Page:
Moon Jae-in is a South Korean politician and human rights lawyer serving as President of South Korea since 2017. Prior to this, he served as chief of staff to then-president Roh Moo-hyun (2007–2008), leader of the Democratic Party of Korea (2015–2016) and a member of the 19th National Assembly (2012–2016).
Lee Sang-don is a South Korean legal scholar and a conservative political activist. He currently works as a professor at Chung-Ang University. He is a conservative pundit well known for expressing criticisms towards the Lee Myung-bak government. He received criticisms from a group of pro-Lee Myung-bak lawmakers for participating in the restructure of the Saenuri Party in the past due to his distance with Lee Myung-bak. He is currently the political reformer for the Saenuri Party under Park Geun-hye.
A presidential election was held in South Korea on 9 May 2017, after the impeachment and dismissal of Park Geun-hye. The election was conducted in a single round, on a first-past-the-post basis, and had originally been scheduled for 20 December 2017. However, it was brought forward after the decision of the Constitutional Court on 10 March 2017 to uphold the National Assembly's impeachment of Park. Following procedures set out in the Constitution of South Korea, Prime Minister Hwang Kyo-ahn succeeded Park as the acting president. After Park was removed from office by the Constitutional Court's ruling, acting president Hwang announced he would not run for a term in his own right.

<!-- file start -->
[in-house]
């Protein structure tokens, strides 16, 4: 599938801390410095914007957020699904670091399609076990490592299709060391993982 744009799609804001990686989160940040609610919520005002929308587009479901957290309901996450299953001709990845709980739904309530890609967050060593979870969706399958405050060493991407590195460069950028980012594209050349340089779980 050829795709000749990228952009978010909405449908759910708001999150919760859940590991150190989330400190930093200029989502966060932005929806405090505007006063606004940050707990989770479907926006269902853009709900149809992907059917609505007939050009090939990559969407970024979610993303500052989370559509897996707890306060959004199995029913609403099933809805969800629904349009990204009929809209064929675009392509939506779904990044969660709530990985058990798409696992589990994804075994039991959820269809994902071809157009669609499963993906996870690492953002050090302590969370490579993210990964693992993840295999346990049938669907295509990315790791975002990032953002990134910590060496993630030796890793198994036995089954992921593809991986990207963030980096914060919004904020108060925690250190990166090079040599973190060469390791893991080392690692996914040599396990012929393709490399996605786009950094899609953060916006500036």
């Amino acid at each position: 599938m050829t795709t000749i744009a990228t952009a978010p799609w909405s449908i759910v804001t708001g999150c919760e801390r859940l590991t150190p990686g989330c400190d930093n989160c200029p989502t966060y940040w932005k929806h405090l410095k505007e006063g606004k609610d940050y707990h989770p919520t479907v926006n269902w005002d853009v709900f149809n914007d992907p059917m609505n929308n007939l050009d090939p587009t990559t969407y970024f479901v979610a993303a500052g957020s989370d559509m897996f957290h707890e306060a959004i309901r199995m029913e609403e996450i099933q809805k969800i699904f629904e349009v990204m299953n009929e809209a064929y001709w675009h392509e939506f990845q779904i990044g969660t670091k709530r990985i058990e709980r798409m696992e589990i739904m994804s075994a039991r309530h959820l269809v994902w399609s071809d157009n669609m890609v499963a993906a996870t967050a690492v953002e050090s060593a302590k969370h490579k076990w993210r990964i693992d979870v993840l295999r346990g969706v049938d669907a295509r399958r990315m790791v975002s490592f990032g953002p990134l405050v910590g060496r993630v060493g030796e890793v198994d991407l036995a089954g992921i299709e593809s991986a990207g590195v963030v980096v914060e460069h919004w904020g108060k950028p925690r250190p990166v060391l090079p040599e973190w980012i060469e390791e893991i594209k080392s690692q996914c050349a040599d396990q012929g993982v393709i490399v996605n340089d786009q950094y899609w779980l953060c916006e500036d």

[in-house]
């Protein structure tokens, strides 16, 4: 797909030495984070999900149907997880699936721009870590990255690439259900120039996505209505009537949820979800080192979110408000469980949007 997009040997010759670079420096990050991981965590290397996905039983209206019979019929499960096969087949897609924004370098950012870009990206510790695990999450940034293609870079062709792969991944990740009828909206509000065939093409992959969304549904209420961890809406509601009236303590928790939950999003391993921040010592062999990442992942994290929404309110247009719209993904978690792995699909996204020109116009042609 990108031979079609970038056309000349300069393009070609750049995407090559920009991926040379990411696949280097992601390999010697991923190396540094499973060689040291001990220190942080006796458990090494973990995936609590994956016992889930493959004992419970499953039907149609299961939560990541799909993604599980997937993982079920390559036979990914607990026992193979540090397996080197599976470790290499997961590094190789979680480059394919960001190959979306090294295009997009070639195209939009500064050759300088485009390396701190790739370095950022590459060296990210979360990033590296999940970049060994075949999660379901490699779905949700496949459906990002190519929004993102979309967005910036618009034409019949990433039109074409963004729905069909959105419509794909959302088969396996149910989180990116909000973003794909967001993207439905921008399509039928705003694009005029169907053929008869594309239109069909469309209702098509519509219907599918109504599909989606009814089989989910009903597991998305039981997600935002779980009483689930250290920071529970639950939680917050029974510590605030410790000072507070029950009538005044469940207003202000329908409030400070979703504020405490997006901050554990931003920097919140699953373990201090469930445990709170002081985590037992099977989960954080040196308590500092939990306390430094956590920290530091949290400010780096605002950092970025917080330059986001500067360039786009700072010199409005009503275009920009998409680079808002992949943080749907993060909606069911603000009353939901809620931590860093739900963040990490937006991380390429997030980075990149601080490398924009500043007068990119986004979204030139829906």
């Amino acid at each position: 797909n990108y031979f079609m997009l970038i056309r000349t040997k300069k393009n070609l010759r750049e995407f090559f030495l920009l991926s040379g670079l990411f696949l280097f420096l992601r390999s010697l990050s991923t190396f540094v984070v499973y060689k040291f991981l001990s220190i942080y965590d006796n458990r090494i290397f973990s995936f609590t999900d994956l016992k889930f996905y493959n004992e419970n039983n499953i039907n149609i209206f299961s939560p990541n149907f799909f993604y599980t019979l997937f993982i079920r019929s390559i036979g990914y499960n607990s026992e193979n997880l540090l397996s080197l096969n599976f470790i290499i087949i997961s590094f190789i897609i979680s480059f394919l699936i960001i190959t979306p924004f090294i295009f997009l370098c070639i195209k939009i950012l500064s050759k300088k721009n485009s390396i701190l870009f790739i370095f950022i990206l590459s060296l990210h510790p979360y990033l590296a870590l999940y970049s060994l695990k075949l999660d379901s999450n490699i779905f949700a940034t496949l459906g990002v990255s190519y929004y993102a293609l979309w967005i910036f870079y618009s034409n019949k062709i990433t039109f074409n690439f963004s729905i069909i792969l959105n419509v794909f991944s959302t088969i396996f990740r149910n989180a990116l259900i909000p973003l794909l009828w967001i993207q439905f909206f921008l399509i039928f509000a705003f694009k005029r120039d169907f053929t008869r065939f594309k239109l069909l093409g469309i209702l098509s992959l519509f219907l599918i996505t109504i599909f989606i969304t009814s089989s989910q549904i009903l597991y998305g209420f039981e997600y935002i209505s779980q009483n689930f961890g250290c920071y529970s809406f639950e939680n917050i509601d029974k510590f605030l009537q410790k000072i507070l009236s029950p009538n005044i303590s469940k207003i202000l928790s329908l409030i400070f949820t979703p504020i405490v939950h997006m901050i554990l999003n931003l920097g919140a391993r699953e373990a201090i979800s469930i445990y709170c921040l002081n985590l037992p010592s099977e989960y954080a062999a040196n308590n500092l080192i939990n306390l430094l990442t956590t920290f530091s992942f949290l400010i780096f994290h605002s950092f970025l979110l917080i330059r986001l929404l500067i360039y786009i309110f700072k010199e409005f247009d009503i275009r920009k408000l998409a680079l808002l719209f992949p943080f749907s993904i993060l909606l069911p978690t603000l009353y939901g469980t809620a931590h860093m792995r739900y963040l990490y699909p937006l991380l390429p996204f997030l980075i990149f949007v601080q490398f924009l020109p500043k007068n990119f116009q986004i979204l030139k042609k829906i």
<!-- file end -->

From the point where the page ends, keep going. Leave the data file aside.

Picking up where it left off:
Hwang Kyo-ahn is a South Korean politician and prosecutor who served as the 40th Prime Minister of South Korea from 18 June 2015 to 11 May 2017, having previously served as Justice Minister.
The 2016 South Korean political scandal involves the influence of Choi Soon-sil, the daughter of a shaman-esque cult leader Choi Tae-min, over President Park Geun-hye of South Korea.
The impeachment of Park Geun-hye, President of South Korea, was the culmination of a political scandal involving interventions to the presidency from her aide. The impeachment vote took place on 9 December 2016, with 234 members of the 300-member National Assembly voting in favour of the impeachment and temporary suspension of Park Geun-hye's presidential powers and duties. Thus, Hwang Kyo-ahn, then Prime Minister of South Korea, became Acting President while the Constitutional Court of Korea was due to determine whether to accept the impeachment. The court upheld the impeachment in a unanimous 8–0 decision on 10 March 2017, removing Park from office. The regularly scheduled presidential election was advanced to 9 May 2017, and Moon Jae-in, former leader of the Democratic Party, was elected as Park's permanent successor.
Suh Chung-won is a South Korean politician who is a member of the National Assembly since 2013. He was previously in the National Assembly from 1981 to 1985 and 1988 to 2004. Suh has been in the National Assembly for the longest time. He is currently the Floor Leader of the Our Republican Party.
A presidential election is scheduled to be held in South Korea in 2022. It will be the eighth presidential election since democratization and the establishment of the Sixth Republic. Under the South Korean constitution, the president is restricted to a single five-year term in office, meaning the incumbent president Moon Jae-in is ineligible to run for a second term.